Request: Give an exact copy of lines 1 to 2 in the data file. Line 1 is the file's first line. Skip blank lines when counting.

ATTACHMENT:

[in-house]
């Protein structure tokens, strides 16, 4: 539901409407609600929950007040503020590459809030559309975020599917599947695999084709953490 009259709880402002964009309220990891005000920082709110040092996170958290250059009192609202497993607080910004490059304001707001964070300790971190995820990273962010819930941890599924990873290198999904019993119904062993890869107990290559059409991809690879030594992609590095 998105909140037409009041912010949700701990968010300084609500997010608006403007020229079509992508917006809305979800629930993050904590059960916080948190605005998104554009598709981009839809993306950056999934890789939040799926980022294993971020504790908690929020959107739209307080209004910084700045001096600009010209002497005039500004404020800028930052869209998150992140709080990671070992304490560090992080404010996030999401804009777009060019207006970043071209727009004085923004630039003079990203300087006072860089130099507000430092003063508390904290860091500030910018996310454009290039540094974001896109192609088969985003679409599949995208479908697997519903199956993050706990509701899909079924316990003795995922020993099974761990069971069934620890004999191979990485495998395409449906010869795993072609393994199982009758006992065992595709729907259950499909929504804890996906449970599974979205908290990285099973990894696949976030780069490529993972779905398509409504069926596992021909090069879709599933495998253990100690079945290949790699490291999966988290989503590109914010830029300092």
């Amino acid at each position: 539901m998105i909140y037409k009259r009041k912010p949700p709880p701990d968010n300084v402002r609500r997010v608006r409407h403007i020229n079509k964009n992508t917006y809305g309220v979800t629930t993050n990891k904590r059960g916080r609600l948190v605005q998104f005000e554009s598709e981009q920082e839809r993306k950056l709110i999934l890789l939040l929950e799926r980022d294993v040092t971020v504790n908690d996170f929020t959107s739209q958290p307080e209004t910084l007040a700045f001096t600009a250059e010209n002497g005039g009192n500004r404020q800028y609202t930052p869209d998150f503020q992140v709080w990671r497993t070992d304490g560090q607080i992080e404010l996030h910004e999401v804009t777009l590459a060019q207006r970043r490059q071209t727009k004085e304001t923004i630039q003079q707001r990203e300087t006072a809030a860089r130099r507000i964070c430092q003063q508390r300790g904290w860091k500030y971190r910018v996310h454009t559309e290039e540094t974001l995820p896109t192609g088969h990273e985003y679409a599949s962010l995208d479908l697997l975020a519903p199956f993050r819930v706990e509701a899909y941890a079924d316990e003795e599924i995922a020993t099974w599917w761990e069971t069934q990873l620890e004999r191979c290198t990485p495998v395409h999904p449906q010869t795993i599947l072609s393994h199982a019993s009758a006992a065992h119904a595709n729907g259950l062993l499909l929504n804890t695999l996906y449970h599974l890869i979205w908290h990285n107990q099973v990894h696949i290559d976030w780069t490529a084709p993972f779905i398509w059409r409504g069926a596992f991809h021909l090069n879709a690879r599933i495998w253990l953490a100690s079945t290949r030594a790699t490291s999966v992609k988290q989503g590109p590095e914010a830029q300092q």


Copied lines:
[in-house]
């Protein structure tokens, strides 16, 4: 539901409407609600929950007040503020590459809030559309975020599917599947695999084709953490 009259709880402002964009309220990891005000920082709110040092996170958290250059009192609202497993607080910004490059304001707001964070300790971190995820990273962010819930941890599924990873290198999904019993119904062993890869107990290559059409991809690879030594992609590095 998105909140037409009041912010949700701990968010300084609500997010608006403007020229079509992508917006809305979800629930993050904590059960916080948190605005998104554009598709981009839809993306950056999934890789939040799926980022294993971020504790908690929020959107739209307080209004910084700045001096600009010209002497005039500004404020800028930052869209998150992140709080990671070992304490560090992080404010996030999401804009777009060019207006970043071209727009004085923004630039003079990203300087006072860089130099507000430092003063508390904290860091500030910018996310454009290039540094974001896109192609088969985003679409599949995208479908697997519903199956993050706990509701899909079924316990003795995922020993099974761990069971069934620890004999191979990485495998395409449906010869795993072609393994199982009758006992065992595709729907259950499909929504804890996906449970599974979205908290990285099973990894696949976030780069490529993972779905398509409504069926596992021909090069879709599933495998253990100690079945290949790699490291999966988290989503590109914010830029300092």